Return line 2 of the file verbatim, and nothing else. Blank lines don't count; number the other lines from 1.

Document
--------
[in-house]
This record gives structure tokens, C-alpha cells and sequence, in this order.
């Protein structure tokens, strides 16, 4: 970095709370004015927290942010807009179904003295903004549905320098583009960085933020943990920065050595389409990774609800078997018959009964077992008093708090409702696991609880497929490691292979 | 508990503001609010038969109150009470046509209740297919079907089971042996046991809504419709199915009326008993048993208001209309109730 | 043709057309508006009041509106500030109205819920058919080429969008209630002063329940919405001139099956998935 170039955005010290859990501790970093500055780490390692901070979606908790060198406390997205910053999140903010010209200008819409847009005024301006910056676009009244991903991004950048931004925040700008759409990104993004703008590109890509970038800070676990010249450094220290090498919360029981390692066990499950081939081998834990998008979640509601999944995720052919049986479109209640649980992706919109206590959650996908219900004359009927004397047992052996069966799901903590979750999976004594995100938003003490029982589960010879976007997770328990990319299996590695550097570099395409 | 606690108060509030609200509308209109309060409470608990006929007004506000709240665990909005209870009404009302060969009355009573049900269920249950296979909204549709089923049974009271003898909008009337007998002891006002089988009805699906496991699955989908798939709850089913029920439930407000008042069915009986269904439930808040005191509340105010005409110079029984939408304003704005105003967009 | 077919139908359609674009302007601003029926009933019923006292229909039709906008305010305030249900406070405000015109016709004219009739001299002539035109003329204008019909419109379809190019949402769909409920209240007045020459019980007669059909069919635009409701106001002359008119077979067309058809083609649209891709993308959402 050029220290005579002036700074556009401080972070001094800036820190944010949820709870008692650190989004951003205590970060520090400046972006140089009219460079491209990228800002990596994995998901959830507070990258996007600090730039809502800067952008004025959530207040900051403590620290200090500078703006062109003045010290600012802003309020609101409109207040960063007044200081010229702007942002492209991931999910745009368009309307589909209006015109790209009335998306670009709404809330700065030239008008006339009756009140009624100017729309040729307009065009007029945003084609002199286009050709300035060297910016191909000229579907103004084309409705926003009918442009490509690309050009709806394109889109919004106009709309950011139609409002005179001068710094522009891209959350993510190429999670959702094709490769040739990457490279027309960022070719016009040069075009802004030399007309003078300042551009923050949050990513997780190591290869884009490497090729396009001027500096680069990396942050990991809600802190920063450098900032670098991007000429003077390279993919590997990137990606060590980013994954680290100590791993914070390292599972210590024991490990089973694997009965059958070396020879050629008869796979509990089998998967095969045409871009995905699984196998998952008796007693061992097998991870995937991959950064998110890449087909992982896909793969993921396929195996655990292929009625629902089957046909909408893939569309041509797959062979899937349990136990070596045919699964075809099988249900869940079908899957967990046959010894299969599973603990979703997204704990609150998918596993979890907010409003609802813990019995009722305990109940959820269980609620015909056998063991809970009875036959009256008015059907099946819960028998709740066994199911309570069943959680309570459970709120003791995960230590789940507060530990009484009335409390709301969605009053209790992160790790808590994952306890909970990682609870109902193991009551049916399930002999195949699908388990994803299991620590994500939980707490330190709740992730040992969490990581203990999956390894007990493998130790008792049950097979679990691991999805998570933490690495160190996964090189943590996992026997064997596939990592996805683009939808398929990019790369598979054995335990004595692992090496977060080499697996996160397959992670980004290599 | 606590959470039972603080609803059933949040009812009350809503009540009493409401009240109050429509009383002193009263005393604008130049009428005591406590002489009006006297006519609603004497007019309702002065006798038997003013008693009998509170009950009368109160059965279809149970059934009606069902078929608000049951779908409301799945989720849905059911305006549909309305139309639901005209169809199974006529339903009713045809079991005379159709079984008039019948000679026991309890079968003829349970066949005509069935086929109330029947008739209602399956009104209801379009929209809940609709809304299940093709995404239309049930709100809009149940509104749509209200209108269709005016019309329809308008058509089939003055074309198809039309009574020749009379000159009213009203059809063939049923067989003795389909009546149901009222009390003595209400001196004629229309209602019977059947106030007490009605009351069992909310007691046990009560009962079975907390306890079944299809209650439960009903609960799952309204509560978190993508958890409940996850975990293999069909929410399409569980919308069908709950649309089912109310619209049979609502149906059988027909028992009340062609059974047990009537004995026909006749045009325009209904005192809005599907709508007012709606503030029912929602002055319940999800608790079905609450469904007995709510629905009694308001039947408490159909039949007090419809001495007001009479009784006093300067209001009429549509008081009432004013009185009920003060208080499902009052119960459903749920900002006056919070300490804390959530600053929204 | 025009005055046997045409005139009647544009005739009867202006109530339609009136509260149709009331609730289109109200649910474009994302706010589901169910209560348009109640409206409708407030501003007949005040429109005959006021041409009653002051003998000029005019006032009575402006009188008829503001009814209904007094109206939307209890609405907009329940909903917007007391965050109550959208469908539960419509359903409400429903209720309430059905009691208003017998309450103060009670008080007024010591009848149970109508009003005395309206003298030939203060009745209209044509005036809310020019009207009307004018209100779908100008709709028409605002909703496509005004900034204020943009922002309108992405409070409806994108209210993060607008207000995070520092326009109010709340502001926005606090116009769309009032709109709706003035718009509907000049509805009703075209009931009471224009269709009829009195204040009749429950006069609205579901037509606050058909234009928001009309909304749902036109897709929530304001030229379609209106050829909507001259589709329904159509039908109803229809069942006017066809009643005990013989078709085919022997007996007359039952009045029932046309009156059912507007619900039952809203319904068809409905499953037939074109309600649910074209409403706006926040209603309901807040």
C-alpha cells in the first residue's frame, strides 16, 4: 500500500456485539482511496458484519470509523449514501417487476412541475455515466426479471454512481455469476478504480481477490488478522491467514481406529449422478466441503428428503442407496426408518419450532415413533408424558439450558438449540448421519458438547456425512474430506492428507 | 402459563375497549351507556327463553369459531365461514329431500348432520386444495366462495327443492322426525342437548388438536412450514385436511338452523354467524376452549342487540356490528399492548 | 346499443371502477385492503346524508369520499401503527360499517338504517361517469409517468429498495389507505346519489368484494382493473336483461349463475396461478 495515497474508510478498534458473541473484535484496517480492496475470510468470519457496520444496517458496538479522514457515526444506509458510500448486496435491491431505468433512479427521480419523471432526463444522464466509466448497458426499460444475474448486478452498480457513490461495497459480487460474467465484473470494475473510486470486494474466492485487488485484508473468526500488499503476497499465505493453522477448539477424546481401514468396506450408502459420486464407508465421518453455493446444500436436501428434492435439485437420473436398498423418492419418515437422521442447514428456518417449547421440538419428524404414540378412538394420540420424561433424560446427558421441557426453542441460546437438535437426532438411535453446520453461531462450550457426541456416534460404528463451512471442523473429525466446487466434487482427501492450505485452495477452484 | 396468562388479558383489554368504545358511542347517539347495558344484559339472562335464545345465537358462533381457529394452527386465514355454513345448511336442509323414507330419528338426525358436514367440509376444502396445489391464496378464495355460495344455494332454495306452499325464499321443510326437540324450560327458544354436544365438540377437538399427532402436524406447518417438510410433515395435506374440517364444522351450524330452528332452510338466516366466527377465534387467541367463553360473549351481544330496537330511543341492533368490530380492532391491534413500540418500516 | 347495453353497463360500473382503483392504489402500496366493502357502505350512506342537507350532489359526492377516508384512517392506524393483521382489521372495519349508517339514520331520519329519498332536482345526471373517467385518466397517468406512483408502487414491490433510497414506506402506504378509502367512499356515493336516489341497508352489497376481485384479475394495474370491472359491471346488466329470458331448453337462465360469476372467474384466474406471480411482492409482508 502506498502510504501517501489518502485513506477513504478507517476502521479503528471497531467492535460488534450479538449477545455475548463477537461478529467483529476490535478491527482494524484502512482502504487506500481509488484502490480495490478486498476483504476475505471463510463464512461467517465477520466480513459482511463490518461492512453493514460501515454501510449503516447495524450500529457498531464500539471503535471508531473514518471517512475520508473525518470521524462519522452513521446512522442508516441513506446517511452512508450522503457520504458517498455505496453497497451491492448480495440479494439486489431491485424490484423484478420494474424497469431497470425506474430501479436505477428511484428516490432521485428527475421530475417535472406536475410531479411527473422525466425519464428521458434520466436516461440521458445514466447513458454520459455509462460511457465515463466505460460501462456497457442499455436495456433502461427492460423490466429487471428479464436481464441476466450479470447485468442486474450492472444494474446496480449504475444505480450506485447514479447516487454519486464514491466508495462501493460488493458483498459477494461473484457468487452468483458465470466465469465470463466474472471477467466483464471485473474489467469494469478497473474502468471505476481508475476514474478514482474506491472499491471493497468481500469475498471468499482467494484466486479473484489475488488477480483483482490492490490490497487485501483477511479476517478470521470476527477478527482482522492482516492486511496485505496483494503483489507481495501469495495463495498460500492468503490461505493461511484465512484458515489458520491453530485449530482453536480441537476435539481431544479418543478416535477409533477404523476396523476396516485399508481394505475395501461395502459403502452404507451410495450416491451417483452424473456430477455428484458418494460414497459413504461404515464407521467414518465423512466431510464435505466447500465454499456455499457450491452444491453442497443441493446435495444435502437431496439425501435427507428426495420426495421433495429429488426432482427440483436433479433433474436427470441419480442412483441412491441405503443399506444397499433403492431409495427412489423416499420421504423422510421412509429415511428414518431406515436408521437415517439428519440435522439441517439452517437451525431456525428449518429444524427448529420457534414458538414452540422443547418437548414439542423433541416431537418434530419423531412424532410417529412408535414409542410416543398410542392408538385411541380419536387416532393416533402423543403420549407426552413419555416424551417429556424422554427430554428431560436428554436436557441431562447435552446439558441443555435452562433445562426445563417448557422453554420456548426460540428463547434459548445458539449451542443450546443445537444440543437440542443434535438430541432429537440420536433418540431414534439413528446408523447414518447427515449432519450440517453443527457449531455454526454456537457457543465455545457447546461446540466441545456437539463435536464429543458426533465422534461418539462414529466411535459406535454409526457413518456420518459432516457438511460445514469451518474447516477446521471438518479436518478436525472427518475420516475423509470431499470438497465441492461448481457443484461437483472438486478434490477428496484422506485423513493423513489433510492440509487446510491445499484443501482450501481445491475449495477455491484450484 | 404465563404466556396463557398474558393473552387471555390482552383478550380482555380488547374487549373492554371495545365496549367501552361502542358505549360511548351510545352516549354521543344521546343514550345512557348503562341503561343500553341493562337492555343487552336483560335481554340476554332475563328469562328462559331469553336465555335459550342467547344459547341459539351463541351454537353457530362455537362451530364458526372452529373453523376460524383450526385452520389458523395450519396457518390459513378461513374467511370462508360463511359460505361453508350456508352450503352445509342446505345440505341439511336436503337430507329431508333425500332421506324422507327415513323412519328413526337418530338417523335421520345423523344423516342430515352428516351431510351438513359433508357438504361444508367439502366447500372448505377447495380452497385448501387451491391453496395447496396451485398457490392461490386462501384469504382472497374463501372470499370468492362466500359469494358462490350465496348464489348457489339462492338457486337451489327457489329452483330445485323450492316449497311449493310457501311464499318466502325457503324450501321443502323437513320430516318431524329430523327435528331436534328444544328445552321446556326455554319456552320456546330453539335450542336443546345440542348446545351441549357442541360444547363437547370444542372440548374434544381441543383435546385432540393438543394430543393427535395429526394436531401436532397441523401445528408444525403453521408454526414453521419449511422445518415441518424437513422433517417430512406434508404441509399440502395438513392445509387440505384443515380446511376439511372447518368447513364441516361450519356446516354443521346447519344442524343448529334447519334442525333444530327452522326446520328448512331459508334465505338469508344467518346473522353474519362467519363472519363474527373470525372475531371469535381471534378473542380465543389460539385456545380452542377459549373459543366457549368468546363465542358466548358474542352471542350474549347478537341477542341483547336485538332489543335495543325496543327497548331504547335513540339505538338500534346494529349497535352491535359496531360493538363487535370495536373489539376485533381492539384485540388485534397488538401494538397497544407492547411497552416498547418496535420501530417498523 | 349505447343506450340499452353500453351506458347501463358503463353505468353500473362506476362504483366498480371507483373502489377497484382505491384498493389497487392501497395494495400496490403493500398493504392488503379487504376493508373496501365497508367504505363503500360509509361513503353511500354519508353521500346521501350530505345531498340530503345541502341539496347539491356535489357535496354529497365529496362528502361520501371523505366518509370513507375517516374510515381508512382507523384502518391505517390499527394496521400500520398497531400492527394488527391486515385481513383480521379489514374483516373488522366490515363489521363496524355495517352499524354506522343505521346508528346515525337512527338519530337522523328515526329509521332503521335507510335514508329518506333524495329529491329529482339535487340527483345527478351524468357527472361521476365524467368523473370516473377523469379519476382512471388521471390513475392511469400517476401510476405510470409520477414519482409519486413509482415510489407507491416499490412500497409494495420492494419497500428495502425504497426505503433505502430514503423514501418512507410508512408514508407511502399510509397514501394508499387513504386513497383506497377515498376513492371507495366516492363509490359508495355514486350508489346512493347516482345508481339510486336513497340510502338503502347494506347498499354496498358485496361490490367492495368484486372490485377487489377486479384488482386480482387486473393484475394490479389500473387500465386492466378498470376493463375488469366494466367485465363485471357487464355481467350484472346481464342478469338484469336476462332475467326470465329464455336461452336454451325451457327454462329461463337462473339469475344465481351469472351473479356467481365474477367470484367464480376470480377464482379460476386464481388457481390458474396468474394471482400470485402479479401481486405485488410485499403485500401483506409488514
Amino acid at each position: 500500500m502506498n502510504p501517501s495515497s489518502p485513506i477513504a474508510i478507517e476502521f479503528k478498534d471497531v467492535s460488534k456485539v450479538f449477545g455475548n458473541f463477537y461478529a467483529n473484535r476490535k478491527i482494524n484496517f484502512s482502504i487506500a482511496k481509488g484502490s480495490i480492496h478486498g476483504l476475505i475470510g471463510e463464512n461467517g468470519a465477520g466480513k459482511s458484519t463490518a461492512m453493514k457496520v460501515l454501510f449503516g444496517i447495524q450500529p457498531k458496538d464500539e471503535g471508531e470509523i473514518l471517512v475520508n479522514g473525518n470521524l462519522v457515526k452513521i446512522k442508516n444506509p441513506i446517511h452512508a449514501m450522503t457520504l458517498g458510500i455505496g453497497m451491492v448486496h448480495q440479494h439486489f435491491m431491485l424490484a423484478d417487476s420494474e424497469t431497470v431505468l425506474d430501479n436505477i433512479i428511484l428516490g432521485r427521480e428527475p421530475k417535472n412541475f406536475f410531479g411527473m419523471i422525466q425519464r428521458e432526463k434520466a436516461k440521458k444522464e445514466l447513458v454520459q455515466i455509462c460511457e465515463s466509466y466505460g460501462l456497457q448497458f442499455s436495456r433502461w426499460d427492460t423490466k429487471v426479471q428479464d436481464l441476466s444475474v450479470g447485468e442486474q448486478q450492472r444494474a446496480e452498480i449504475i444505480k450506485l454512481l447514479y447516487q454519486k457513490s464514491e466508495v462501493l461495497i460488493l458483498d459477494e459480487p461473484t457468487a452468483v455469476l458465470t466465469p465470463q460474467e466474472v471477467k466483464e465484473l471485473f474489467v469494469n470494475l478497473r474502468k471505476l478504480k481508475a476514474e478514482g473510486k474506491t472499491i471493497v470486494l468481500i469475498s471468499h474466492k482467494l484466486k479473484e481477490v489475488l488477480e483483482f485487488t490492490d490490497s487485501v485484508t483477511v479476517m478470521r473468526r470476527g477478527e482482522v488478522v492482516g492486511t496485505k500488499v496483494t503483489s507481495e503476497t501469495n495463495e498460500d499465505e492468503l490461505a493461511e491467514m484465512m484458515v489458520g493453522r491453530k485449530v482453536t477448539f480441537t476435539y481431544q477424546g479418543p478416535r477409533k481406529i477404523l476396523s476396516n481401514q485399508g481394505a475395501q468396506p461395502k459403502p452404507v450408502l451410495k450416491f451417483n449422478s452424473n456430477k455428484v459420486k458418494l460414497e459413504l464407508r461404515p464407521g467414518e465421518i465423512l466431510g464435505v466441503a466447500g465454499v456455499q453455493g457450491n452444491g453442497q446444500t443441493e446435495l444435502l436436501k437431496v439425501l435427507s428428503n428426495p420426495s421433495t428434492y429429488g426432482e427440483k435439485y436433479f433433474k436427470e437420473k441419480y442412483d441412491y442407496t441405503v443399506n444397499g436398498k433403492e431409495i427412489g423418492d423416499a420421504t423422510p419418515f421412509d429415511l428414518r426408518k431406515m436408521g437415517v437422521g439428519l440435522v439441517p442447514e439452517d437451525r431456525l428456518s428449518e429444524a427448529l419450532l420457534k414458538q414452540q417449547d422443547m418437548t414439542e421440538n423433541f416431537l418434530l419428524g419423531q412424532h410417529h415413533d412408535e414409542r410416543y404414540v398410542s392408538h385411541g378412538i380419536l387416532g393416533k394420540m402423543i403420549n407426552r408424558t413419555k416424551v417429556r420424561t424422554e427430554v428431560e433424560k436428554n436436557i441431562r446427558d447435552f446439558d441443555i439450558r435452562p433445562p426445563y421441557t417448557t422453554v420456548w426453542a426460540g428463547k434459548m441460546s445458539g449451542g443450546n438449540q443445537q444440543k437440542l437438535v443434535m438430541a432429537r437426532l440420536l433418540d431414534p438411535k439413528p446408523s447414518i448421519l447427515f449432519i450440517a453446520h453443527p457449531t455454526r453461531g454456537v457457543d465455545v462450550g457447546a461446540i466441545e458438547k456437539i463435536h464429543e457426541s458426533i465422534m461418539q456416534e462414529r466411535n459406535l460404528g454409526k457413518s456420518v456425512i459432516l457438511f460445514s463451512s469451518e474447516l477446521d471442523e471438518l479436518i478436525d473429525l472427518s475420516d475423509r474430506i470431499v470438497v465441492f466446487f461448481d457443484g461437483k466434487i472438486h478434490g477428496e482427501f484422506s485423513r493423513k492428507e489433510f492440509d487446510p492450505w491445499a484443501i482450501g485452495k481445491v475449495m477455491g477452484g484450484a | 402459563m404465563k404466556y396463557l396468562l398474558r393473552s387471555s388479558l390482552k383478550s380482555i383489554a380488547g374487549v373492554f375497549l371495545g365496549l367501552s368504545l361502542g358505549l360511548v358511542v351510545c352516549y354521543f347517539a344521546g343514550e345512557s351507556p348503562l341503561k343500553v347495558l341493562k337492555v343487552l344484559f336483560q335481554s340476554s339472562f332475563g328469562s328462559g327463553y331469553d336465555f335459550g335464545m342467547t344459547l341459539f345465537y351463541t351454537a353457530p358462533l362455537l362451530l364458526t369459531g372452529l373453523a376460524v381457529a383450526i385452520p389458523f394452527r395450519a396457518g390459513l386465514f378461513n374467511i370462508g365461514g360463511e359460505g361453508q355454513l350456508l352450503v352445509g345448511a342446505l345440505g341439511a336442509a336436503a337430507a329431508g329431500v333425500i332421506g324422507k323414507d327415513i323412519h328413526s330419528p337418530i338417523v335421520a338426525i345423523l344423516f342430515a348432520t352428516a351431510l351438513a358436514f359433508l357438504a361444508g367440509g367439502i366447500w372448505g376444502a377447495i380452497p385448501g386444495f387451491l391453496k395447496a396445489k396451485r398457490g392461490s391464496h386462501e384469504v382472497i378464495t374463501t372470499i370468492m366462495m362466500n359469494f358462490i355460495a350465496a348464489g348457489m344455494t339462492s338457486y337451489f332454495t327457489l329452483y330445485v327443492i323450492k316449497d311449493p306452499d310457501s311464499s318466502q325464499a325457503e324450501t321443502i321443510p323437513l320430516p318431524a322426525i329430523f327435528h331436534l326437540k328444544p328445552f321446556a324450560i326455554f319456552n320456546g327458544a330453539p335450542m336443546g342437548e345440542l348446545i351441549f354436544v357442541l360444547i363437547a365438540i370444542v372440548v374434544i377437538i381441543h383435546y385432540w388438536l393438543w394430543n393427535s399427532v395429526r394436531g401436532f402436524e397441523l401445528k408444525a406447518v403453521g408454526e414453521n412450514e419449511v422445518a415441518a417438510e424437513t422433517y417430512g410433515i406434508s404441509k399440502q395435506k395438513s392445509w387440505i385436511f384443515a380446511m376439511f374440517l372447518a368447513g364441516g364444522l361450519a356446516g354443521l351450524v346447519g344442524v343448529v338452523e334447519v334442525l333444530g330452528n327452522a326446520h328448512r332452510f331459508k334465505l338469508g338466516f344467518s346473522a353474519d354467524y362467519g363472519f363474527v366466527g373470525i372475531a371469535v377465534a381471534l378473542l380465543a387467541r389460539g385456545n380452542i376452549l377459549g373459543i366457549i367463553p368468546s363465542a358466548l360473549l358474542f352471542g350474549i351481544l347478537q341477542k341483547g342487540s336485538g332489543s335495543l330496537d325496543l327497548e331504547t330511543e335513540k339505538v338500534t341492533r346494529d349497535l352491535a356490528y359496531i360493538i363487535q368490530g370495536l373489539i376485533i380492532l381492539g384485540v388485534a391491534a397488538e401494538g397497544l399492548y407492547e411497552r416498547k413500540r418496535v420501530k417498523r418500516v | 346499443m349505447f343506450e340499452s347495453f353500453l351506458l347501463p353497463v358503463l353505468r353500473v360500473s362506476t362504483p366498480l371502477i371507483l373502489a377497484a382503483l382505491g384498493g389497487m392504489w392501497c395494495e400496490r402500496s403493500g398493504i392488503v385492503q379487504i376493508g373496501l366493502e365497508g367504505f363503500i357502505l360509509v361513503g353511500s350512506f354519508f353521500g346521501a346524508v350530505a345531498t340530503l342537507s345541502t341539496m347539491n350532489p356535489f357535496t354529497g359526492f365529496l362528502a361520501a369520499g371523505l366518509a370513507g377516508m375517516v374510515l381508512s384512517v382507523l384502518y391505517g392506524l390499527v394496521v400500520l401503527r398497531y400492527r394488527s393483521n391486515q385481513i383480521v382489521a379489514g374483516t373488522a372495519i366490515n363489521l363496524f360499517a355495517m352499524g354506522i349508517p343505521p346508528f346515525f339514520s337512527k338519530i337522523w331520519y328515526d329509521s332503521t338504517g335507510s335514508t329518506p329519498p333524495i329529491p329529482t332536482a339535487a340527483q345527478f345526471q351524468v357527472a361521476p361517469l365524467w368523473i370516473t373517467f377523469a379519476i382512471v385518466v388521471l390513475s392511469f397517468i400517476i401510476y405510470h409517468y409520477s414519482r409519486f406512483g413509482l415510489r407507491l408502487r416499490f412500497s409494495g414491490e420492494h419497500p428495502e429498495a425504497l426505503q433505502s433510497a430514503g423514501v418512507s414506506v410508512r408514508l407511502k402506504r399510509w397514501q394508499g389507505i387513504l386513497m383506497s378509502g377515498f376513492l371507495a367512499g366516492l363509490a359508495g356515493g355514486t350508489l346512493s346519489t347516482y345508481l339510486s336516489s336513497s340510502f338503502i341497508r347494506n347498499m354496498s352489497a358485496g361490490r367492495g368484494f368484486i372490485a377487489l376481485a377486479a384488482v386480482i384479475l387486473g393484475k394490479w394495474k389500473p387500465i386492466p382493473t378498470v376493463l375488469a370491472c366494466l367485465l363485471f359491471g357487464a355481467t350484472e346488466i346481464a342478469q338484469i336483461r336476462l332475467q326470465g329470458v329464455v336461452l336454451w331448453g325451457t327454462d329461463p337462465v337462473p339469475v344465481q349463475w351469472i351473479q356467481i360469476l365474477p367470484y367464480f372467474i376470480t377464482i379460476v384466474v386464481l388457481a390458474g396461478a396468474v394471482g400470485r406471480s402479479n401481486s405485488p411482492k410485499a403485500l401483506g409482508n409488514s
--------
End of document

This record gives structure tokens, C-alpha cells and sequence, in this order.